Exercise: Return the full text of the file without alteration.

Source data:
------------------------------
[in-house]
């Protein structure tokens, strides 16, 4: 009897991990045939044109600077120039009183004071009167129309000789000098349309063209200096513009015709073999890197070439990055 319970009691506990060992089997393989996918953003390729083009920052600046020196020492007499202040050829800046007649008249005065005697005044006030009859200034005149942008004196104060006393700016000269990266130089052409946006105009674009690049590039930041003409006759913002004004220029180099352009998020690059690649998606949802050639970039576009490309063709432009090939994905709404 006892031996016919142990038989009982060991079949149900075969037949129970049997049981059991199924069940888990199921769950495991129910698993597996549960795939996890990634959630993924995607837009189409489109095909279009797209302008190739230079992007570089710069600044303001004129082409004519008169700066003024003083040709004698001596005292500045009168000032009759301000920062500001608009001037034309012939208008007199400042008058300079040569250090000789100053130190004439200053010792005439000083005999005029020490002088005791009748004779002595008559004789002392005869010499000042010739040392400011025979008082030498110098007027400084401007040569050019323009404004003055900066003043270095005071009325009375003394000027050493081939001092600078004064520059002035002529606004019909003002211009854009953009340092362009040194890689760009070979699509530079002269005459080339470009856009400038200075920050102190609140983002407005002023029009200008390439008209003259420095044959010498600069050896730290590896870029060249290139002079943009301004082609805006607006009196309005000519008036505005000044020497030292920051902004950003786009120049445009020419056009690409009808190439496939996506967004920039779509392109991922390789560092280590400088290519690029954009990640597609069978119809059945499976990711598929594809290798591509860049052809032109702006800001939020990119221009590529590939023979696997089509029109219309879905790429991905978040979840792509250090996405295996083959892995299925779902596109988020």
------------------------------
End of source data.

[in-house]
């Protein structure tokens, strides 16, 4: 009897991990045939044109600077120039009183004071009167129309000789000098349309063209200096513009015709073999890197070439990055 319970009691506990060992089997393989996918953003390729083009920052600046020196020492007499202040050829800046007649008249005065005697005044006030009859200034005149942008004196104060006393700016000269990266130089052409946006105009674009690049590039930041003409006759913002004004220029180099352009998020690059690649998606949802050639970039576009490309063709432009090939994905709404 006892031996016919142990038989009982060991079949149900075969037949129970049997049981059991199924069940888990199921769950495991129910698993597996549960795939996890990634959630993924995607837009189409489109095909279009797209302008190739230079992007570089710069600044303001004129082409004519008169700066003024003083040709004698001596005292500045009168000032009759301000920062500001608009001037034309012939208008007199400042008058300079040569250090000789100053130190004439200053010792005439000083005999005029020490002088005791009748004779002595008559004789002392005869010499000042010739040392400011025979008082030498110098007027400084401007040569050019323009404004003055900066003043270095005071009325009375003394000027050493081939001092600078004064520059002035002529606004019909003002211009854009953009340092362009040194890689760009070979699509530079002269005459080339470009856009400038200075920050102190609140983002407005002023029009200008390439008209003259420095044959010498600069050896730290590896870029060249290139002079943009301004082609805006607006009196309005000519008036505005000044020497030292920051902004950003786009120049445009020419056009690409009808190439496939996506967004920039779509392109991922390789560092280590400088290519690029954009990640597609069978119809059945499976990711598929594809290798591509860049052809032109702006800001939020990119221009590529590939023979696997089509029109219309879905790429991905978040979840792509250090996405295996083959892995299925779902596109988020």